LOS ANGELES — Heads are spinning in Hollywood: Universal Pictures and its streaming-service cousin have closed a $400 million-plus megadeal to buy a new “Exorcist” trilogy, signaling a sudden willingness to compete head-on with the technology giants that are upending entertainment industry economics.
Donna Langley, the film studio’s chairwoman, teamed with Peacock, NBCUniversal’s fledgling streaming service, to make the purchase, which is expected to be announced this week, according to three people briefed on the matter. These people, who spoke on the condition of anonymity to discuss the still-private deal, said the price was in the vicinity of the $465 million that Netflix paid in March for two sequels to the 2019 whodunit “Knives Out.”
Universal had no immediate comment.
The “Knives Out” and “Exorcist” deals — both negotiated by Bryan Lourd, the Creative Artists superagent — solidify a new streaming gold rush. The eye-popping talent paydays of 2017 and 2018, when Netflix scooped up big-name television creators, have migrated to the film world.
The proliferation of streaming services and their scramble for subscribers has driven up prices for established film properties and filmmakers. At the same time, traditional movie companies are under more pressure than ever to control those same creative assets; moviegoing has been severely disrupted by the pandemic and may never fully recover.
It is surprising, however, that Universal and Peacock have come to the table in such a major way. NBCUniversal, which is owned by Comcast, has started to devote more resources to the little-watched Peacock. Programming from the Tokyo Olympics is available on the service, for instance. But Hollywood has heretofore viewed the year-old Peacock as unwilling to compete for top-tier movie deals.
Universal’s decision to revisit “The Exorcist” is striking in and of itself. The R-rated 1973 film about a baffled mother (Ellen Burstyn) and her demonically possessed daughter (Linda Blair) was a global box office sensation — “the biggest thing to hit the industry since Mary Pickford, popcorn, pornography and ‘The Godfather,’” as Vincent Canby wrote in The New York Times in 1974. It has become a cultural touchstone, the type of film that fans and critics guard as sacrosanct.
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Universal is not remaking “The Exorcist,” which was directed by William Friedkin from a screenplay that William Peter Blatty adapted from his own novel. But the studio will, for the first time, return the Oscar-winning Ms. Burstyn to the franchise. (Two forgettable “Exorcist” sequels and a prequel were made without her between 1977 and 2004.) Joining her will be Leslie Odom Jr., a Tony winner for “Hamilton” on Broadway and a double Oscar nominee for “One Night in Miami.” He will play the father of a possessed child. Desperate for help, he tracks down Ms. Burstyn’s character.
Suffice it to say, Satan is not thrilled to see her again.
David Gordon Green, known for Universal’s blockbuster 2018 reboot of the “Halloween” horror franchise, will direct the new “Exorcist” films and serve as a screenwriter. The horror impresario Jason Blum (“Get Out,” the “Purge” series) is among the producers, along with David Robinson, whose company, the independent Morgan Creek Entertainment, has held the “Exorcist” movie rights. The Blumhouse film executive Couper Samuelson is among the executive producers. (Blumhouse has a first-look deal with Universal.)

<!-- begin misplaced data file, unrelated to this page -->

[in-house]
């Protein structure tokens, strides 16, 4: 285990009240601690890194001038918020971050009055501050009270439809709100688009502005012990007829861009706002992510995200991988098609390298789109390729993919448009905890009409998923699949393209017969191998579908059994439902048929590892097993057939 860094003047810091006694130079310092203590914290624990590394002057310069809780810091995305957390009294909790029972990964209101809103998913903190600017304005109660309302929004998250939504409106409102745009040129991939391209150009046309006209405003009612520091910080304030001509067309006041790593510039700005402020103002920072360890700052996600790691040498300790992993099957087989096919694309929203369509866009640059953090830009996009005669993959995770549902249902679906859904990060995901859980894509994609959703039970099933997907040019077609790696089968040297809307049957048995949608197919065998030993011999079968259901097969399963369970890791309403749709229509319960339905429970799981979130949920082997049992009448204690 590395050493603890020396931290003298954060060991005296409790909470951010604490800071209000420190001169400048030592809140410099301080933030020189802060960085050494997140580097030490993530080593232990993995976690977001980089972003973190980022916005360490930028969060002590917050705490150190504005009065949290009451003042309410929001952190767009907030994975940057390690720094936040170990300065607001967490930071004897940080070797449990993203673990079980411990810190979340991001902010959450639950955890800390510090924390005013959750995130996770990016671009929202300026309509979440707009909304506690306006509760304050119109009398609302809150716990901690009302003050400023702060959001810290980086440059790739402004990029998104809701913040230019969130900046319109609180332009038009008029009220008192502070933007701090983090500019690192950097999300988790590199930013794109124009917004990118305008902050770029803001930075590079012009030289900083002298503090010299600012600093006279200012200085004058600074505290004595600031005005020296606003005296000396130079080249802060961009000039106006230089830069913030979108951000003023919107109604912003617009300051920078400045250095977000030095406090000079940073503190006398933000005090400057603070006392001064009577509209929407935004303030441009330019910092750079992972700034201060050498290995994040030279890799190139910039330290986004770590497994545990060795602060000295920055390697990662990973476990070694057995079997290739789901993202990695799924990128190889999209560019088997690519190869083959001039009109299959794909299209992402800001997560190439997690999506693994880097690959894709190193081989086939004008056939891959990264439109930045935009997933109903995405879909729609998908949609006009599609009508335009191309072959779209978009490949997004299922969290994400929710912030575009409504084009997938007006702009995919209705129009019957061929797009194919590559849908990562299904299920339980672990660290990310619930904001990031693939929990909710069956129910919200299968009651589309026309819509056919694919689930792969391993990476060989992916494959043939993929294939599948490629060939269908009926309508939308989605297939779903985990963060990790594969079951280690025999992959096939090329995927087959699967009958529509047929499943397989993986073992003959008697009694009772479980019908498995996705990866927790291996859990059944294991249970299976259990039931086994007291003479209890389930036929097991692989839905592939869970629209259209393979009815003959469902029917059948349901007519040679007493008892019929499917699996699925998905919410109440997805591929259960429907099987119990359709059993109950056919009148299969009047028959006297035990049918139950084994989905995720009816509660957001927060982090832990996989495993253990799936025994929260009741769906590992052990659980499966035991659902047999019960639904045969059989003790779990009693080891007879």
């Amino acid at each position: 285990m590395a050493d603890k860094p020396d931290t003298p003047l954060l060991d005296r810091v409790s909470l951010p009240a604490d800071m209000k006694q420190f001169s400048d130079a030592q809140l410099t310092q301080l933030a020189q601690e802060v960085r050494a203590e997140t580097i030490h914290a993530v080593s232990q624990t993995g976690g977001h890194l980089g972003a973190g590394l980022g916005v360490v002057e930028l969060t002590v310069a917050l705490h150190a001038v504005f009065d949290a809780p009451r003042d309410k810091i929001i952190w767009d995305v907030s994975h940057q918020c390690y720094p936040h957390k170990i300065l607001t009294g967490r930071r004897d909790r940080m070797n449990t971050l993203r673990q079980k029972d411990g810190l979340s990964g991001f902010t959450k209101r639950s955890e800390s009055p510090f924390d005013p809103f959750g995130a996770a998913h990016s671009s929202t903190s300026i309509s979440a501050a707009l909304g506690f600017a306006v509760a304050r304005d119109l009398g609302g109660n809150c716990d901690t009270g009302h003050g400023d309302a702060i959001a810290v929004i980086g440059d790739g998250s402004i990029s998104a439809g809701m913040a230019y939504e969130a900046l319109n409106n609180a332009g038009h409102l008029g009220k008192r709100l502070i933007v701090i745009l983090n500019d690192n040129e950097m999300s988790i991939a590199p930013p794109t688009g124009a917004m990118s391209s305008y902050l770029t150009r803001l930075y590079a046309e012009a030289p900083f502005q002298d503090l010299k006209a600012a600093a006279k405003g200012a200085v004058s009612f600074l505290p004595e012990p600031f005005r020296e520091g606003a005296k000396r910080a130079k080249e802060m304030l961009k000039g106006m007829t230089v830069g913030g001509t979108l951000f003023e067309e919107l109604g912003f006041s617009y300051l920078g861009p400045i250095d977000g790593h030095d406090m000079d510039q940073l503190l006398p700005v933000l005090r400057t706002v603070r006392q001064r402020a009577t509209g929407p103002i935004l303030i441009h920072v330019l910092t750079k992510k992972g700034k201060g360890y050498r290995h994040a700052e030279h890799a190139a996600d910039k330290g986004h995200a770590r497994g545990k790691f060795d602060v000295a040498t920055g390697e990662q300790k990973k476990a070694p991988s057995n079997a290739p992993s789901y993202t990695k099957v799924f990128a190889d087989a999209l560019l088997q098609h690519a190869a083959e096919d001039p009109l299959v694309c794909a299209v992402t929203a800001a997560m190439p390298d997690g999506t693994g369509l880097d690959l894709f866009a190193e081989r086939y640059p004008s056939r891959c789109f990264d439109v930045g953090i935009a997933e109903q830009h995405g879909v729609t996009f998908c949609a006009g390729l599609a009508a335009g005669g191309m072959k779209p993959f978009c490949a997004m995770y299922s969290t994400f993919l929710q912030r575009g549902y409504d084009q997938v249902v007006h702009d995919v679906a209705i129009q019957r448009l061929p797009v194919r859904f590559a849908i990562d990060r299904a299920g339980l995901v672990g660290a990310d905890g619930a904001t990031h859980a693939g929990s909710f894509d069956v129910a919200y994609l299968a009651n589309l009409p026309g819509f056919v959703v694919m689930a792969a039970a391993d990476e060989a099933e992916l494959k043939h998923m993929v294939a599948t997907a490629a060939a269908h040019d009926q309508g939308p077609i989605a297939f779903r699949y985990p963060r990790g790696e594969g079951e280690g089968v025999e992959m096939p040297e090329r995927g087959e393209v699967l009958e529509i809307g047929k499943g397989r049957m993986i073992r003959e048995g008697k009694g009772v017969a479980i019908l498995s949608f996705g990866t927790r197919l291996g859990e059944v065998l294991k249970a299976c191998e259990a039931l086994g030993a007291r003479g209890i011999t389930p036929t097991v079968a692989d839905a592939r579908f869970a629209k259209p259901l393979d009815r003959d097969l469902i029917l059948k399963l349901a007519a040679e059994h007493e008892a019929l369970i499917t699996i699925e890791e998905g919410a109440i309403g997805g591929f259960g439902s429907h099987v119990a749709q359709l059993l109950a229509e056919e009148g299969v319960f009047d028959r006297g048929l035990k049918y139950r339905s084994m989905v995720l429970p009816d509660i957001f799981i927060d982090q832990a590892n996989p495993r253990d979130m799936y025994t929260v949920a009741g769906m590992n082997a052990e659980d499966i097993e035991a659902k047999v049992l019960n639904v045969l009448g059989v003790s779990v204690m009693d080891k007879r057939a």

The first film in the trilogy is expected to arrive in theaters in late 2023. Under the terms of the deal, the second and third films could debut on Peacock, according to one of the people briefed on the matter.
In a business sense, the deal reflects the boldness of Ms. Langley, chairwoman of the Universal Filmed Entertainment Group. In the wake of the pandemic, which brought movie production to a halt, she led an effort to develop safety protocols to get the assembly lines moving again. In the case of “Exorcist,” she led a push inside NBCUniversal to pull off the big-money deal.
The cost of the package is so high because Ms. Langley and her deals maven, Jimmy Horowitz, did not play by Hollywood’s old economic rules; they took a risk and played by new ones — those used by streaming insurgents like Netflix, Amazon and Apple to outbid traditional film companies, at least until now.
The old model, the one that studios have used for decades to make high-profile film deals, involves paying fees upfront and then sharing a portion of the revenue from ticket sales, DVD purchases and television rerun licensing around the world. The bigger the hit, the bigger the “back end” paydays for certain talent partners.
The streaming giants have done it differently. They pay more upfront — usually much, much more — in lieu of any back-end payments, which gives them complete control over future revenue. It means that talent partners get paid as if their projects are hits before they are released (or even made). The risk for talent: If their projects become monster hits, they do not get a piece of the windfall.